Bazett's formula:

QTc = QT

√RR

No correction was used if heart rate was <60.

ECG left ventricular hypertrophy (LVH) criteria [8]:

We used the Cornell voltage criteria to define LVH which is as follows-

  1. S in V3 + R in aVL >28 mm (men)
  2. S in V3 + R in aVL >20 mm (women).


Defining norms:

We defined glycaemic control as per criteria laid by the American Diabetes Association 2014,[9] and good glycaemic control was defined as (1) FPG ≤126 mg% and (2) PP2BG ≤180 mg%.

QTc and QTd were analysed in two ways:

  1. Quantitative comparison-comparing absolute QT values
  2. Qualitative comparison-comparing frequency of normal or prolonged QT defined as per standard cutoffs.


QTc value >0.43 s in male and >0.45 s in female and QTd value >80 ms were considered abnormal.[10]

Systolic BP (SBP) <140 mmHg and diastolic BP <90 mmHg was defined as controlled BP.

Statistical analysis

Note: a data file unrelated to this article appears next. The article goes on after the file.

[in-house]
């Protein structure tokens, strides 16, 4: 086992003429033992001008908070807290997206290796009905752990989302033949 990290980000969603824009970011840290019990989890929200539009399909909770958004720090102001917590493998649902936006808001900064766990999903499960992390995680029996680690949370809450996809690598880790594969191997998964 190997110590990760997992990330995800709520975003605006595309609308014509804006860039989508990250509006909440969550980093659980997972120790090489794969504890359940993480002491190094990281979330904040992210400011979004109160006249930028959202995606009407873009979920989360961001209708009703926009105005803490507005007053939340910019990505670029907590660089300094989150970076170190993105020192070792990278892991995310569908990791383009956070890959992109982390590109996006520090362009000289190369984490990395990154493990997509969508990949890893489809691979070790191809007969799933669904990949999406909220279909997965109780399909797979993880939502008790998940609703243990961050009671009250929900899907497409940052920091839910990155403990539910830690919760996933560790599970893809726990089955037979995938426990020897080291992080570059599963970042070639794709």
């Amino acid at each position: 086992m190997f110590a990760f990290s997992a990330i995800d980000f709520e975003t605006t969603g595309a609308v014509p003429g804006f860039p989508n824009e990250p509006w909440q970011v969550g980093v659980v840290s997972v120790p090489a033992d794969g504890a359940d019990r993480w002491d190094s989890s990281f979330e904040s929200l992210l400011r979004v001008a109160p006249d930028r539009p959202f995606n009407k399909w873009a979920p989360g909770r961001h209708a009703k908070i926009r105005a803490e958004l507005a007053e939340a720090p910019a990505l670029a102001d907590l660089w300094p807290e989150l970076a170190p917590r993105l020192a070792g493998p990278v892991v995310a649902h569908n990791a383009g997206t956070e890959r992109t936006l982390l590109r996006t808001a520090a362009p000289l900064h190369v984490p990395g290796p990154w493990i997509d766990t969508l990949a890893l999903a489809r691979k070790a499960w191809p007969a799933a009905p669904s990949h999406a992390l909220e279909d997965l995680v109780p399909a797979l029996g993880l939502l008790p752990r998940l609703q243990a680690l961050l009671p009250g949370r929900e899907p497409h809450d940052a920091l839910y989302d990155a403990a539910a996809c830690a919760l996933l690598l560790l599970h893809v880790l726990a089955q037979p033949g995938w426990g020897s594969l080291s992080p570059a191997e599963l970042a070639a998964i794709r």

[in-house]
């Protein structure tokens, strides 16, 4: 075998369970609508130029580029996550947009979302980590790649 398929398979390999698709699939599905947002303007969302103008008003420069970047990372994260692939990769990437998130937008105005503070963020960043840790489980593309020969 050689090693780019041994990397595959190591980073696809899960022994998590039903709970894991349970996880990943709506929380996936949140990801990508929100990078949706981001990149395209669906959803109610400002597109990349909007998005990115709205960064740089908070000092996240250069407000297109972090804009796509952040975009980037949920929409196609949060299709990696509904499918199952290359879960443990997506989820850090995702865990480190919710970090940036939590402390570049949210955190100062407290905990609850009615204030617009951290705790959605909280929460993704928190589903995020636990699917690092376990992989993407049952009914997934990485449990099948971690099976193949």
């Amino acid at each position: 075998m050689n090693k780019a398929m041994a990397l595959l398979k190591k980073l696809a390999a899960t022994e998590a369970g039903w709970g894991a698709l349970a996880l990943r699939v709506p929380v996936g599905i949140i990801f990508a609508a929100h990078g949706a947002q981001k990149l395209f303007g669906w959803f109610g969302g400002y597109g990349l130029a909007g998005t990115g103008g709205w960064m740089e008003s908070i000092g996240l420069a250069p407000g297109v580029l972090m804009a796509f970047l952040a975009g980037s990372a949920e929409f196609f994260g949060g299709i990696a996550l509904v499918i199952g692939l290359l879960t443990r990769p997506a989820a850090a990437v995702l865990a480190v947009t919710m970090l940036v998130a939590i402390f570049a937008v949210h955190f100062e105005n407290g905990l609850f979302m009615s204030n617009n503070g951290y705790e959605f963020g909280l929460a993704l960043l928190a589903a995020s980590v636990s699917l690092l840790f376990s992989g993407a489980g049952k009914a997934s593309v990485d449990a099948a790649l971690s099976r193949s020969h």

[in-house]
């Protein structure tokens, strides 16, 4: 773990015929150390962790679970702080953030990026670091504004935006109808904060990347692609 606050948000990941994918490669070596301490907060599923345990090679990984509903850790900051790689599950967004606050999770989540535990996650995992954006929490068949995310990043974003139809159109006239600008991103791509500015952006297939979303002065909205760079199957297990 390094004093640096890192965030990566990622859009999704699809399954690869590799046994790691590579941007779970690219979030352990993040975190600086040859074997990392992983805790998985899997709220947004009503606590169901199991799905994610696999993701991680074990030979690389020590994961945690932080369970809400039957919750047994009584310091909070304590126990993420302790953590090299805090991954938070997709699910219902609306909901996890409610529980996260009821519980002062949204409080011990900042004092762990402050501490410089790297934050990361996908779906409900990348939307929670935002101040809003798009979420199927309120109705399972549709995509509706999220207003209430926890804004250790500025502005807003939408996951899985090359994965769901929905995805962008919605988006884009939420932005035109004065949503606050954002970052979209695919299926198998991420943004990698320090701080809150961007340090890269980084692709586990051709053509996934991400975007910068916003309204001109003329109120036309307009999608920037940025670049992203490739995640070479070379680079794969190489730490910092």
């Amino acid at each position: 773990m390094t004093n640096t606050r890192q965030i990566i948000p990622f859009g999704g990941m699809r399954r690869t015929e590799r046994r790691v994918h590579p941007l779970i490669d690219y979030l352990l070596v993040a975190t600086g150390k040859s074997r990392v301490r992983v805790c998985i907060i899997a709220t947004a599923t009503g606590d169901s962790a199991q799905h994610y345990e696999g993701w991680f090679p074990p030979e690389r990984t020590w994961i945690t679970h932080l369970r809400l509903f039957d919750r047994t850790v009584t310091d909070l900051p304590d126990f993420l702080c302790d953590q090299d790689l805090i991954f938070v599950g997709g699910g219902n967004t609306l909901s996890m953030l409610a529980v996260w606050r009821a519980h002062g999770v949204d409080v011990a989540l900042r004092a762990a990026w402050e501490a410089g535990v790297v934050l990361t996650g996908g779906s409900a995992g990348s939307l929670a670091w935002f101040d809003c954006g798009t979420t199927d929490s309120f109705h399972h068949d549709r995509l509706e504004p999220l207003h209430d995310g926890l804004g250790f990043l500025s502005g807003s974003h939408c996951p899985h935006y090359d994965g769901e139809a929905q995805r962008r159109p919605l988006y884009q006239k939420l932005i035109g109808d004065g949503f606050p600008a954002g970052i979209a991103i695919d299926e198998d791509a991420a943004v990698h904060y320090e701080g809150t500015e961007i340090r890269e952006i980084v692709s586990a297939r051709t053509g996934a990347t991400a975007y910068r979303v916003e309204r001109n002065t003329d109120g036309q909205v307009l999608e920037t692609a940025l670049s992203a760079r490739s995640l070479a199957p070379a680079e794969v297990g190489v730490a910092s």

The data were transferred on Excel Spreadsheet; descriptive analysis was expressed as mean ± standard deviation and categorical data as number (percentage). All calculations were done by GraphPad InStat 3 statistical software (demo version free software of GraphPad Software, Inc. California, USA). Observed difference in the mean distribution of QTc intervals was compared by student's t-test. We evaluated the strength of association between QTc and various parameters by calculating odds ratio, keeping confidence interval 95%, taking QTc >0.43 s in males and QTc >0.45 s in females as positive outcomes and QTc ≤0.43 s in males and QTc ≤0.45 s in females as negative outcome. Difference in distribution of categorical data between groups was tested by Fisher's exact test. Any observed difference was considered significant statistically with P < 0.05.